NSMB's First Impressions: Polygon Siskiu N9 29er
The 150-160mm travel 29'er is quickly becoming the bread-and-butter platform for medium-and-taller riders in every locale with rough, technical terrain. The current trends in suspension kinematics give them similar seated pedaling performance to shorter travel trail rigs and weight differences are more dependent on rubber than anything else. More notably, these longer-travel 29'ers have enough suspension capability to sort out the trouble their aggressive geometry will lead a rider into – an increasingly common complaint associated with long-and-slack 120-140mm travel bikes.
Polygon's answer to this category of bikes is the Siskiu N Series. Right away I appreciated the wheel size considerations with small and medium models delivering 170mm of travel and 27" hoops, and medium, large, and extra-large bikes sporting 160mm of suspension and 29" wheels. The frames look good, both in terms of paint and weld quality, and I'm always interested in testing rigs at the more affordable end of the spectrum.
It's easy to anticipate two complaints about this bike. Only slightly less notable than the lack of an in-triangle mounting location for a water bottle is that the geometry chart indicates every size is a bit short on reach and the effective seat angles are too slack, particularly in large and XL.
But what about price? With this Siskiu N9, Polygon is taking the most common path to demonstrate value, or at least the perception of value, by combining a quality aluminum frame, GX Eagle shifting, and Fox Suspension at the lowest price. In this case, it's 2800 USD for the package.
Polygon is available in the USA through bikesonline.com and originally this review process was going to include a build-up experience. Bikes Online has been very successful in Australia and is up and running in the USA but the company isn't selling bikes in Canada just yet. This Siskiu N9 was delivered to me built so I can't comment on how they come out of the box for consumers.
What You Get
First off, the frame is very nicely put together. The tube set, forgings, and welds all look good as does the matte green paint with orange accents.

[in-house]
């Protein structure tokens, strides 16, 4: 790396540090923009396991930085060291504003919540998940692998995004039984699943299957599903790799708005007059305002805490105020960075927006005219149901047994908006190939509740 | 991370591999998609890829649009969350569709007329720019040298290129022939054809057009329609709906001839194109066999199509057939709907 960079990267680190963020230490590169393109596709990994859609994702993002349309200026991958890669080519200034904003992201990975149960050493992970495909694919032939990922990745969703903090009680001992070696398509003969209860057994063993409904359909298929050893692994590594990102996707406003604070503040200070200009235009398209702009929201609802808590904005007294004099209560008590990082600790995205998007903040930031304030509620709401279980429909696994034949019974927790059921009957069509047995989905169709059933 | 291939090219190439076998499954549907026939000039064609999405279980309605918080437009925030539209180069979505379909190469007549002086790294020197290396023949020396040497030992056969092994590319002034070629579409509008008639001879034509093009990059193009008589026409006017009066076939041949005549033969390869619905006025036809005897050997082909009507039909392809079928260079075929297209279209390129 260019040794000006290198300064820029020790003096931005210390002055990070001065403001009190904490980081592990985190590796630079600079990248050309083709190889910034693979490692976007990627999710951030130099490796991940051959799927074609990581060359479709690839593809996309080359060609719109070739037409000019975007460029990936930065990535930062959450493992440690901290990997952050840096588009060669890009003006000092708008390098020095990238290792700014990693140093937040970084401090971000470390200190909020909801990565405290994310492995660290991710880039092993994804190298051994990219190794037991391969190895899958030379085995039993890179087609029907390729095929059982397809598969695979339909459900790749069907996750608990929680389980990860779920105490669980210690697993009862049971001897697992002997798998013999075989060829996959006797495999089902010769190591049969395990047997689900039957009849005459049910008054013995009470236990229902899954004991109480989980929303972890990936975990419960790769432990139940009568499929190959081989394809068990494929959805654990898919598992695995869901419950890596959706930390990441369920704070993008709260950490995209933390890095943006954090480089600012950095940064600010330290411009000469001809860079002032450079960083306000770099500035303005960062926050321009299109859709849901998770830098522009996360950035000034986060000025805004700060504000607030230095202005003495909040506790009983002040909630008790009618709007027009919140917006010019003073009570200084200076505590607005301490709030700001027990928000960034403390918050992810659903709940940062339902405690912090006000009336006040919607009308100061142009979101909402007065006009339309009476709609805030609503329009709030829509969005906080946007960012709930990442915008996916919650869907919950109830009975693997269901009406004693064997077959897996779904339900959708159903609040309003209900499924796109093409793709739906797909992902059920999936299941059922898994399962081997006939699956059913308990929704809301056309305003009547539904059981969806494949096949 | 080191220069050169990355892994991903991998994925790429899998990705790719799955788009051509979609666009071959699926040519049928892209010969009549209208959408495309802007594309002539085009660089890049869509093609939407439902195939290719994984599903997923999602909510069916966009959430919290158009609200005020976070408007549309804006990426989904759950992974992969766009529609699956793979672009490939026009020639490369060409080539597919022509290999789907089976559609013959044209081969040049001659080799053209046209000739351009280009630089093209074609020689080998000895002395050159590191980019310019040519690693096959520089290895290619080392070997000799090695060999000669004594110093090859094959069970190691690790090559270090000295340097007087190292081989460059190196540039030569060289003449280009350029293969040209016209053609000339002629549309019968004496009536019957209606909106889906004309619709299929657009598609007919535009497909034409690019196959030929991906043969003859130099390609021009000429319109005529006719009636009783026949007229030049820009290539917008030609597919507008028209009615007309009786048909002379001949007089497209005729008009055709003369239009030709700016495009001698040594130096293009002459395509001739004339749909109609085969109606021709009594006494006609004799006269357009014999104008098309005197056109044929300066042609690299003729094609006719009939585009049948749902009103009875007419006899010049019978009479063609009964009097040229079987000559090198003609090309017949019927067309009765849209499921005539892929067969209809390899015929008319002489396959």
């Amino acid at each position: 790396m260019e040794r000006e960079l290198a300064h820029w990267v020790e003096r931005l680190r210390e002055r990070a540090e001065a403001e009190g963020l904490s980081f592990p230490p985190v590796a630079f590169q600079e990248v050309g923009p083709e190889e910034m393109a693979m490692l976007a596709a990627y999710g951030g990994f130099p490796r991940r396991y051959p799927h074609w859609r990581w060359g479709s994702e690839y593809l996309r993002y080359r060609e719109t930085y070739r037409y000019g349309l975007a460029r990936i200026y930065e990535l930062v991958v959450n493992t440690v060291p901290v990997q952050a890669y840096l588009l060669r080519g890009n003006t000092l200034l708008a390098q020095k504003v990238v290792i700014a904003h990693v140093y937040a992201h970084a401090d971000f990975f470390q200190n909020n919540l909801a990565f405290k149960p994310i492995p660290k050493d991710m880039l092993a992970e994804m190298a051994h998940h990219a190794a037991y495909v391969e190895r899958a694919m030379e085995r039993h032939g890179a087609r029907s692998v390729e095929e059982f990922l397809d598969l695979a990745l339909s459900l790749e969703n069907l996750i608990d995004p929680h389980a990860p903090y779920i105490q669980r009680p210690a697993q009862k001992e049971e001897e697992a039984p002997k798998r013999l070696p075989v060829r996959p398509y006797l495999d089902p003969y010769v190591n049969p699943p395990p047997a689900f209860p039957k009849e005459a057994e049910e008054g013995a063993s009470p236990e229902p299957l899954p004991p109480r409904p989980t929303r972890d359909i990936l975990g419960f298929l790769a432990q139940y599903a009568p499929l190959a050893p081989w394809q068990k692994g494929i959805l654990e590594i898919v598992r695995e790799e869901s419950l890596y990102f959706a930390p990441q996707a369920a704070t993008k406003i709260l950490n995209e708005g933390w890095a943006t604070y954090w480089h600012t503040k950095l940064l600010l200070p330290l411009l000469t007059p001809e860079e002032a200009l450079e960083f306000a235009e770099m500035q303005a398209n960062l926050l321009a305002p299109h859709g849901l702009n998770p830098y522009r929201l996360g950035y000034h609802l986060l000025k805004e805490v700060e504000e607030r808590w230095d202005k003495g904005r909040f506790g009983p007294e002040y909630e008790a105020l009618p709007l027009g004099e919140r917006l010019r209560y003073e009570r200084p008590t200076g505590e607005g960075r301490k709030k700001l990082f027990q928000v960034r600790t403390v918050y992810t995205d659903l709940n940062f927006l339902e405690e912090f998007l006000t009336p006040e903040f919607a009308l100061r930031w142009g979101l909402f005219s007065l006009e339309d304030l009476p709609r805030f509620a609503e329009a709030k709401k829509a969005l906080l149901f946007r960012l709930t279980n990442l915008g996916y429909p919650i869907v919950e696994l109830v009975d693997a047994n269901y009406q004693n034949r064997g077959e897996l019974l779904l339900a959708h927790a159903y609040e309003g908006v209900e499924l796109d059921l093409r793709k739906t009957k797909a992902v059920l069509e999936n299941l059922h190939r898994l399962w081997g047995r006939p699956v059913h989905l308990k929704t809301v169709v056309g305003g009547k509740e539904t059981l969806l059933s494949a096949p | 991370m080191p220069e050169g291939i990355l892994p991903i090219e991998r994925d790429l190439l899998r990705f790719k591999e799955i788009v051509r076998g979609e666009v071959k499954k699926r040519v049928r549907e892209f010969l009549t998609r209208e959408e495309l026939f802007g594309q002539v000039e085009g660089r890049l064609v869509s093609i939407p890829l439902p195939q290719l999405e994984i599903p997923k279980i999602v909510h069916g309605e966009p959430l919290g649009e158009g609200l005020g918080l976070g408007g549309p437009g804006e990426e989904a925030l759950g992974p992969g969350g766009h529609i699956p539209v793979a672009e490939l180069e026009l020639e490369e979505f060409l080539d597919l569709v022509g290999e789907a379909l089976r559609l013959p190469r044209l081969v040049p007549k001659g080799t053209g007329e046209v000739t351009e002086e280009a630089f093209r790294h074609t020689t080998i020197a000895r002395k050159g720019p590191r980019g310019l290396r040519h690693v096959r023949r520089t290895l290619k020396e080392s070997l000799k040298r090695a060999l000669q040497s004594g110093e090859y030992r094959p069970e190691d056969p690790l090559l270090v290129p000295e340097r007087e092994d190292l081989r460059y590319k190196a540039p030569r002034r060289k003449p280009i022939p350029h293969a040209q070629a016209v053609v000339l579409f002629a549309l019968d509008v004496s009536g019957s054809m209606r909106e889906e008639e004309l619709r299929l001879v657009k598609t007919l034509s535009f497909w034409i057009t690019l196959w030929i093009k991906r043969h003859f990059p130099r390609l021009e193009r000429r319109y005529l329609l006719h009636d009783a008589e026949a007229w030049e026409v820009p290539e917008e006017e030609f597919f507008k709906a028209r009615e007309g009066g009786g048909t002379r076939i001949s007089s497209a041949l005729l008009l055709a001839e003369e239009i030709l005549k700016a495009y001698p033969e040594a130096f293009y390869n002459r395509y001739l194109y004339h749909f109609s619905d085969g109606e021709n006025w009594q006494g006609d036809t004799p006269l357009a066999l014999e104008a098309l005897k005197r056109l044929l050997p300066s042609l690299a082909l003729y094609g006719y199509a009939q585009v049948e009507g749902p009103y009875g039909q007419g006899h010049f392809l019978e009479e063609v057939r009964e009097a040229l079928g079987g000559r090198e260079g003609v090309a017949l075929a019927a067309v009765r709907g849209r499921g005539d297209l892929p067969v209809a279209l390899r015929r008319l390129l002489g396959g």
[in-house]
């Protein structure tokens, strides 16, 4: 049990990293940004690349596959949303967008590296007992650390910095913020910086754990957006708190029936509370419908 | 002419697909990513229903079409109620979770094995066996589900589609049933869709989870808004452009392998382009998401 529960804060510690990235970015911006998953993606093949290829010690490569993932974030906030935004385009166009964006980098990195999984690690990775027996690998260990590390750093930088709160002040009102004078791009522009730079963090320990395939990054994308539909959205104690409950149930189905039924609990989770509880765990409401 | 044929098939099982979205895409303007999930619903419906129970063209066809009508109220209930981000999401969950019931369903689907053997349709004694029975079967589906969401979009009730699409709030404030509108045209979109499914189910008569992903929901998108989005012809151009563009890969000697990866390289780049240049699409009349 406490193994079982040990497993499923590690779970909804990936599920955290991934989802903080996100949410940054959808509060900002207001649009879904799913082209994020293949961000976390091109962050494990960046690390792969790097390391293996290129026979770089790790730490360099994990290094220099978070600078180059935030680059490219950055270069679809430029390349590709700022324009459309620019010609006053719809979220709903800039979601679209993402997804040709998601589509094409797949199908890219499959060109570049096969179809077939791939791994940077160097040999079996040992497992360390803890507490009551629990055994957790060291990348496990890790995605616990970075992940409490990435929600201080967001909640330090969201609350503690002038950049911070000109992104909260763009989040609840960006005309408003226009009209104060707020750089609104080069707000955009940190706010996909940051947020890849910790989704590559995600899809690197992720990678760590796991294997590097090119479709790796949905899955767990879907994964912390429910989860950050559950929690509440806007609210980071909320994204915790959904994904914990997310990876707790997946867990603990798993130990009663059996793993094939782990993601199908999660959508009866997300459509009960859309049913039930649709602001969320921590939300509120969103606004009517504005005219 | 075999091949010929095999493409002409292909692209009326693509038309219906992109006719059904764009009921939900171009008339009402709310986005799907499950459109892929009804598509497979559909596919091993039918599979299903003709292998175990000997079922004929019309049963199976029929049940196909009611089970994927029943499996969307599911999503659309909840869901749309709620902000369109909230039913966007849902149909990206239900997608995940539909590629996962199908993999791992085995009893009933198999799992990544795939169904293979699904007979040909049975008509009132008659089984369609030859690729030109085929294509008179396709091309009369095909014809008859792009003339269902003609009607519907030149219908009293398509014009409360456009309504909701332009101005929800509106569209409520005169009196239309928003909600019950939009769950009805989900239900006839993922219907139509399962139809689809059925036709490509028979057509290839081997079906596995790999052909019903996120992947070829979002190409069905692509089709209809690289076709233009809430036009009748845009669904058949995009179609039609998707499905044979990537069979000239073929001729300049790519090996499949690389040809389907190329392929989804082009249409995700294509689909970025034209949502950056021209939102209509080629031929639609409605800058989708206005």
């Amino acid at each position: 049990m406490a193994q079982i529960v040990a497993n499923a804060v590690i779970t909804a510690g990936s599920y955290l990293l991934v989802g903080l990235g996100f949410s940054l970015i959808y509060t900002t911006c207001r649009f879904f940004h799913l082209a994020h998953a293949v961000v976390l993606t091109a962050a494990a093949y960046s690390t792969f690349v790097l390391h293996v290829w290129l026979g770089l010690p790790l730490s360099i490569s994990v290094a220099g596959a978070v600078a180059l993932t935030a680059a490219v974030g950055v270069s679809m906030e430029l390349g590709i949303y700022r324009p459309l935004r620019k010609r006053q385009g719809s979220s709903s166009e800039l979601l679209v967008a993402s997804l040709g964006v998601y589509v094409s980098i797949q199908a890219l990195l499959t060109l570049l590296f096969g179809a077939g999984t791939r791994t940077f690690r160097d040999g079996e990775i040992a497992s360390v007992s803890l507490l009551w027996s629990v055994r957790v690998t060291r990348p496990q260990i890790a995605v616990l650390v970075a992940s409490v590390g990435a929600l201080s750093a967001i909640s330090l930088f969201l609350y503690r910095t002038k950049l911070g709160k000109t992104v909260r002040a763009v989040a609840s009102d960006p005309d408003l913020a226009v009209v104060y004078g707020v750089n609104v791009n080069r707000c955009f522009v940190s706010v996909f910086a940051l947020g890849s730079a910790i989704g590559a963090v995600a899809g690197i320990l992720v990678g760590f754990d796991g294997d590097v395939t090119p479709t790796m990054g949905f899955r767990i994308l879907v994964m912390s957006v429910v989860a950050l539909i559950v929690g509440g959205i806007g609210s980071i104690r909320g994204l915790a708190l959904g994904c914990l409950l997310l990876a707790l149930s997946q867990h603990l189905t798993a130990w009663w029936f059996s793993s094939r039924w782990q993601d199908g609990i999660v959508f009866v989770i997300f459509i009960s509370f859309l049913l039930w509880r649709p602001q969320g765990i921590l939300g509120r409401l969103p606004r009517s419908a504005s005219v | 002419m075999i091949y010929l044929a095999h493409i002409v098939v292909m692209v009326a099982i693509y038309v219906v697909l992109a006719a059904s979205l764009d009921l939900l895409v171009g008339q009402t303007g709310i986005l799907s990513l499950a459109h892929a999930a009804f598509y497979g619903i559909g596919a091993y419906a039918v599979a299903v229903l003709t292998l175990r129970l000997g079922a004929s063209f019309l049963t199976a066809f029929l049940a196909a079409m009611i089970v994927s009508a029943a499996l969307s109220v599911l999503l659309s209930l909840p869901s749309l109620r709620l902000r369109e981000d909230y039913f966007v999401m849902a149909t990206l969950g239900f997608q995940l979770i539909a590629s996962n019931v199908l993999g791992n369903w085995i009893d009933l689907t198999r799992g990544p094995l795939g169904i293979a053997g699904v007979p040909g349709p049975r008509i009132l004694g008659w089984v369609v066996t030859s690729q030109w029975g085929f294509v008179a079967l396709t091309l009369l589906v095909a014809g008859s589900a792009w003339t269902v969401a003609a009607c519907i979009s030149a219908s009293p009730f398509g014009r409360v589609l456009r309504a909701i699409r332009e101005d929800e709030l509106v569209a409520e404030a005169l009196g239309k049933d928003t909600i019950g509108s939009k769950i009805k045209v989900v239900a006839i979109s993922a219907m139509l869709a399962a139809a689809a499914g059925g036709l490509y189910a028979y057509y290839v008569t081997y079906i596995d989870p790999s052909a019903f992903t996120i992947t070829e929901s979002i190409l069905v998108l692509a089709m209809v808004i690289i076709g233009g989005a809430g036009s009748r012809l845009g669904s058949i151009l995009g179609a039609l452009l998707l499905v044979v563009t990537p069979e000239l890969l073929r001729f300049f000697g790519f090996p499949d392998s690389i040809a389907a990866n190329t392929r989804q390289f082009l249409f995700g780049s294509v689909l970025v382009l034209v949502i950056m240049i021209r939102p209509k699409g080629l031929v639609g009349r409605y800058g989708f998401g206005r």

Push on the saddle and it's obvious the Siskiu drives the shock as nicely as any linkage-actuated single pivot and it initializes more easily than many of the suspension designs optimized around water bottle placement. There's a reason that my favourite, classic, best-feeling suspension bikes like the first edition Knolly Delirium-T and 2008 Specialized SX Trail use a similar shock configuration.
The general consensus is that SRAM GX is the best value Eagle drivetrain, when balancing performance and durability, which I suppose makes sense since it sits smack dab in the middle of the lineup. But GX is maybe more than that? I've heard some very strong arguments, when it comes to mountain bike drivetrains, that GX is now the standard against which all other drivetrains, including those from much larger Shimano, are measured. As a former 'core Shimanophile, it's hard to process living in a world where XT isn't the measuring stick but SRAM's GX drivetrain is both excellent and legion.
The Addix Soft Magic Mary tires are a nice choice at any price of bike and while I'd personally choose the heavier Super Gravity sidewalls I think Schwalbe's 1.5x ply SnakeSkin sidewall is the best choice here. I was excited when I noticed the 27" sizes of the Siskiu N9 come with the 2.6" version of the tire, but alas the 29'er comes spec with the 2.35 which again is the more universal choice. Moral of the story? Really good job on the tire spec.
The TRP Slate are great feeling brakes that bring a decent bite once the stock pads are upgraded to a set of sintered Shimano pads - specifically the fin-less Saint/Zee pads. The long lever blades feel good and make it easy to modulate the power, which compares to SRAM's Guides (as opposed to the new G2 version).
I've put the brakes in the win column because I think the mineral oil system is a bonus for folks buying this bike online and working on it out of their own homes. Shimano pads and fluids are compatible and readily available, the TRP brakes are rebuildable and easy to bleed, and there's no wandering bite point.
I'm not actually fully committed to the current geometry trend of all the reach with a really steep seat tube angle and I have to say the Siskiu fits like a glove with a 40mm stem. Arguably at 5'9" with T-Rex's ape-index, I should be saying that exact thing about a size medium frame. I do however believe every brand should have a 500mm+ reach bike in their lineup whether they call it an XL or XXL.
A couple of rides in I can tell you the suspension was very easy to set up and the Polygon has good trail manners. I'd call the size large frame a medium-large and some larger frame sizes are needed to accommodate taller riders.Now it's time for the real testing process out on the trails.